Sen. Lindsey Graham and former Florida Gov. Jeb Bush both said Friday they will not vote for Donald Trump or Hillary Clinton in the November general election.
Graham, a South Carolina Republican, told CNN
Friday he doesn't believe Trump is a "reliable conservative Republican." And not voting for Clinton, he said, is an "easy" choice.
"Trumpism is not conservatism. That will be obvious to many people," Graham told reporter Dana Bash.
"Good luck to [House Speaker] Paul Ryan finding a conservative agenda with this guy. I don't think he has the temperament or judgment to be commander in chief. A lot of colleagues will vote for him. Some hold their nose. I can't go there with Donald."
In a lengthy Facebook post
Friday afternoon, Bush made his feelings known about Trump's standing as the Republican party's leading candidate.
"The American Presidency is an office that goes beyond just politics. It requires of its occupant great fortitude and humility and the temperament and strong character to deal with the unexpected challenges that will inevitably impact our nation in the next four years," Bush wrote.
"Donald Trump has not demonstrated that temperament or strength of character. He has not displayed a respect for the Constitution. And, he is not a consistent conservative. These are all reasons why I cannot support his candidacy. In November, I will not vote for Donald Trump or Hillary Clinton."
Graham pointed to several reasons why he won't get onboard the Trump train, which has steamrolled through the primary season. Trump is the last active candidate in the race and became the Republican Party's presumptive nominee this week.
"Quite frankly, he lost me when he said my friend John McCain was a loser because he was captured as a POW," Graham said. "He lost me when he accused George W. Bush of lying to the American people about the Iraq war. And he thinks [Russian President Vladimir] Putin's a good guy. I can't go there. I respect people who can."
Graham also said he will join with other veteran Republicans this summer, including 2012 GOP nominee Mitt Romney, both Presidents George H.W. and George W. Bush, Arizona Sen. John McCain and others who plan to stay away from the party's national convention in Cleveland this July.
The South Carolina senator's refusal to vote for Trump is the latest in a series of complaints he has made about the New York businessman, who he labeled last year as a "race-baiting, xenophobic, religious bigot," who voters should tell to "go to hell."
"I have a hard time supporting somebody for president who spent thousands of dollars of their own money trying to find out if President Obama was born in Kenya vs. Hawaii," Graham told CNN. "I think that's crazy. I'm glad we're having the convention in Cleveland and not Area 51. I think Donald Trump is going to places where very few people have gone and I'm not going with him."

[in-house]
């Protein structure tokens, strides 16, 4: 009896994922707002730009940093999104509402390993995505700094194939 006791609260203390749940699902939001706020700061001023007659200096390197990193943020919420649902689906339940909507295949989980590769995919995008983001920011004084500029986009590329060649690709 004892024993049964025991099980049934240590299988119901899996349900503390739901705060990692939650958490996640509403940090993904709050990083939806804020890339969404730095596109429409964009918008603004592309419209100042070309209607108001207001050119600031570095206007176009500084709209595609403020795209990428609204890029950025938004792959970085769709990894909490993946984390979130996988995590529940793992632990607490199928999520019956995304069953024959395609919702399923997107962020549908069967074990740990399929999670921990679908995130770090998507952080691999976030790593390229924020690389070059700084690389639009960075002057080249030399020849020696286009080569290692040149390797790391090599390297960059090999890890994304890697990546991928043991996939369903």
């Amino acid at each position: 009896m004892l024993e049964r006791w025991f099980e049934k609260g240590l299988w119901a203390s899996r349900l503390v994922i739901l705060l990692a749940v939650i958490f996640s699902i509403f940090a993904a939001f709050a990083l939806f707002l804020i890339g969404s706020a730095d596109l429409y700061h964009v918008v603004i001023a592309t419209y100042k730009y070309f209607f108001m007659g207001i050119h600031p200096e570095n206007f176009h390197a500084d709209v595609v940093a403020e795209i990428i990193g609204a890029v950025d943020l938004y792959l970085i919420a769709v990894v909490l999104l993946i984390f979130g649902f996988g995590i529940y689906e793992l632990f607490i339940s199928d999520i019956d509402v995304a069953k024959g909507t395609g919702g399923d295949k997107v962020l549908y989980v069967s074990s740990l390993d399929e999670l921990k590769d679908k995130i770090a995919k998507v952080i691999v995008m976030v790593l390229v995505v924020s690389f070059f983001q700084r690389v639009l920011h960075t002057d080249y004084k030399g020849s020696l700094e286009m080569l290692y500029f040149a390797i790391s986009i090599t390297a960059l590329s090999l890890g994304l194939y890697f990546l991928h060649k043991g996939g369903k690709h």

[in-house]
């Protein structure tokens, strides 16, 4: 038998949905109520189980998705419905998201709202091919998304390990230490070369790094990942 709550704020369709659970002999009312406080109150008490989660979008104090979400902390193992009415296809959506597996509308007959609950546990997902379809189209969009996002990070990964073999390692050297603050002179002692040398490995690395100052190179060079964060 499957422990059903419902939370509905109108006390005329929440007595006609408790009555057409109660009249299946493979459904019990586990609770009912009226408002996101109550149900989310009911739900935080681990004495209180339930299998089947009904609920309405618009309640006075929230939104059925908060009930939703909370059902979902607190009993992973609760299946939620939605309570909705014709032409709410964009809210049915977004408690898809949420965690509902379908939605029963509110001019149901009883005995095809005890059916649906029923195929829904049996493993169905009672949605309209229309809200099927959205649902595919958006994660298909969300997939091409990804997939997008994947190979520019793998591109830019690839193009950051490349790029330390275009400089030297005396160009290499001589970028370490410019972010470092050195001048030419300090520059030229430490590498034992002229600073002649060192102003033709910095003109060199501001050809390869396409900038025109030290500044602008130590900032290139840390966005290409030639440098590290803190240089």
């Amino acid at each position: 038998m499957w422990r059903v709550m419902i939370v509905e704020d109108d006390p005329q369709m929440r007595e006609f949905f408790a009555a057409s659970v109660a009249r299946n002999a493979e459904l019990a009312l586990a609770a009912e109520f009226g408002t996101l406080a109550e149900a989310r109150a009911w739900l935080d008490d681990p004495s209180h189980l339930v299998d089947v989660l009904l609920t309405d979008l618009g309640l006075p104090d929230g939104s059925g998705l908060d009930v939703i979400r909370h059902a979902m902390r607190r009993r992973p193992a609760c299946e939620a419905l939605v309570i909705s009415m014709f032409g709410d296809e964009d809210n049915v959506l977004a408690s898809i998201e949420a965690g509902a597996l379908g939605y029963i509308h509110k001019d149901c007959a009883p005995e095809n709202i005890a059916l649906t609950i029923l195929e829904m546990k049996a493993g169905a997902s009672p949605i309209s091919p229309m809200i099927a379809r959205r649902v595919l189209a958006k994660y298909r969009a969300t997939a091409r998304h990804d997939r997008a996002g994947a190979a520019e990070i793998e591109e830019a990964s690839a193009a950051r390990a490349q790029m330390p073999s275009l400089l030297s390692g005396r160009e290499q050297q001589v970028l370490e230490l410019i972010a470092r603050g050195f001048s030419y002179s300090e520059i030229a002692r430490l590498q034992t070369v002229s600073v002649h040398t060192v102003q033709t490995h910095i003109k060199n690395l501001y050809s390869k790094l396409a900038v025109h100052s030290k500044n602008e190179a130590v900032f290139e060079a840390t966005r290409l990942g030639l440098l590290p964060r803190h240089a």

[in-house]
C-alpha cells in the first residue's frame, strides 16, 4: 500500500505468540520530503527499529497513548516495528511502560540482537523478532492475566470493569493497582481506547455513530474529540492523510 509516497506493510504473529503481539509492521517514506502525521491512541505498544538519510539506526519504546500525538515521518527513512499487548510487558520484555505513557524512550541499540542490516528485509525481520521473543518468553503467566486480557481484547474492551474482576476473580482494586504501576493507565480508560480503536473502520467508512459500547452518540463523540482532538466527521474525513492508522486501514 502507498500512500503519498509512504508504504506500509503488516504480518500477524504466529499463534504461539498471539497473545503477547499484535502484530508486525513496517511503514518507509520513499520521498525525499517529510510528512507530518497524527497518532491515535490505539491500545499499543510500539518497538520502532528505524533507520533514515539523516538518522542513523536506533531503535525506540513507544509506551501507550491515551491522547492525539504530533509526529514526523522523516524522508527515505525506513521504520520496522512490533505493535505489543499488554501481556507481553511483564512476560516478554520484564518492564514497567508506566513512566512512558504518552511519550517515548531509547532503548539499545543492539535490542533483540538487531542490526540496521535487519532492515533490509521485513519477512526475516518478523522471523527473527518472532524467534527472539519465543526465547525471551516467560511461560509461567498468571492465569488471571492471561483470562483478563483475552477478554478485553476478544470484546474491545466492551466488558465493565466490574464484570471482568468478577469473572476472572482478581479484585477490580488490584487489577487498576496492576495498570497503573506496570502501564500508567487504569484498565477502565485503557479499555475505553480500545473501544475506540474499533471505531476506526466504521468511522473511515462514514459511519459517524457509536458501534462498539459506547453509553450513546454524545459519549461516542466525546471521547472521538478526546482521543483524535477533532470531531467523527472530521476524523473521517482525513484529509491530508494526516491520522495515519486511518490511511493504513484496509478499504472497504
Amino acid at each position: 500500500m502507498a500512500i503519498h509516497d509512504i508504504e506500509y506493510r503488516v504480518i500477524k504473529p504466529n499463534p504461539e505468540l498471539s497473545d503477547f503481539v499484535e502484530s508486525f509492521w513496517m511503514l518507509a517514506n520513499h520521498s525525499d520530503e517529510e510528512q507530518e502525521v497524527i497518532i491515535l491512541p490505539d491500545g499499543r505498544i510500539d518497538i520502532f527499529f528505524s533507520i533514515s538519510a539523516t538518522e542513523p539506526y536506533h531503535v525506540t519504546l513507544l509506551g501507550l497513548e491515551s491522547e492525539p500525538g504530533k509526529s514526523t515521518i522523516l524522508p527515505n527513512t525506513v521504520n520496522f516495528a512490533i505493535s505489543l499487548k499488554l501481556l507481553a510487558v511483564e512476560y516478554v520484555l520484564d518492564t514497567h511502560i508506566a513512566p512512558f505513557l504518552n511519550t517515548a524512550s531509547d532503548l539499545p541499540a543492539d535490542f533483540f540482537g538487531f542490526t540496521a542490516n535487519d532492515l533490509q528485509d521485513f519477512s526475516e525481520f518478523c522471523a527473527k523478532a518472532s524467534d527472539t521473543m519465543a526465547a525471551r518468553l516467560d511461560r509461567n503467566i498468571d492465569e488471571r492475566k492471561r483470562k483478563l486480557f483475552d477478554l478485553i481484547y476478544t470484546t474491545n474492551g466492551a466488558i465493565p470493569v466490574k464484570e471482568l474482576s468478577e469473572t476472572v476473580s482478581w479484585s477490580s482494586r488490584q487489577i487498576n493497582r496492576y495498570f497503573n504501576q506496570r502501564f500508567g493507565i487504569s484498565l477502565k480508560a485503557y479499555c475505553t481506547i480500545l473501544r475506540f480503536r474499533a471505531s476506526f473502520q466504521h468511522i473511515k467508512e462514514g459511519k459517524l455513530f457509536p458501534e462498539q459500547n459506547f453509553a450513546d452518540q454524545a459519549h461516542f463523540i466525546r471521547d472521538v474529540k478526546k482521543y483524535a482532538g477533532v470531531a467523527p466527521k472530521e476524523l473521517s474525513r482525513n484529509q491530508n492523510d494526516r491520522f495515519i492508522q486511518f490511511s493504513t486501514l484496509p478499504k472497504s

There are other former candidates, though, who plan to support Trump's nomination, including former Texas Gov. Rick Perry and ex-Louisiana Gov. Bobby Jindal, although both said they still have some reservations.
"He is not a perfect man," Perry told CNN. "But what I do believe is that he loves this country and he will surround himself with capable, experienced people and he will listen to them."
Jindal, meanwhile, told CNN's "New Day"
program Friday that he's voting for Trump "not because I had an epiphany, not that I think he's a Ronald Reagan. Nothing will convince me he is the next Reaganesque president. I'm voting for Donald Trump because I don't think we can afford four more years of liberal incompetence. I don't think Hillary Clinton is the right leader for our country."
Graham said he can't bring himself to vote for Clinton either, because that would lead to "a third term of Barack Obama." The pair worked closely on several matters when Clinton represented New York in the Senate.
Graham admitted he will support the new president from his Senate seat once he or she takes office next year.
"If [Trump] becomes president of the United States, I will do everything I can to help President Trump or President Clinton," Graham said. "Unfortunately, this is a race to the bottom in 2016. The two most unpopular people in modern history."
Graham also referenced Trump's Thursday post on Twitter
that showed him eating a taco bowl, an apparent attempt at gaining support among Hispanics.
"Eating a taco is probably not going to fix the problems we have with Hispanics," he said. "I think embracing Donald Trump is embracing demographic death."
Since he's not concentrating on the presidential election, Graham plans to turn his focus on Republican congressional races, saying in his statement he plans to concentrate on South Carolina and nationwide and to "focus my time, energy and effort on raising resources and advocating for our Republican majorities in the House and Senate."
Graham posted his thoughts to Twitter shortly before the CNN interview aired.
© 2022 Newsmax. All rights reserved.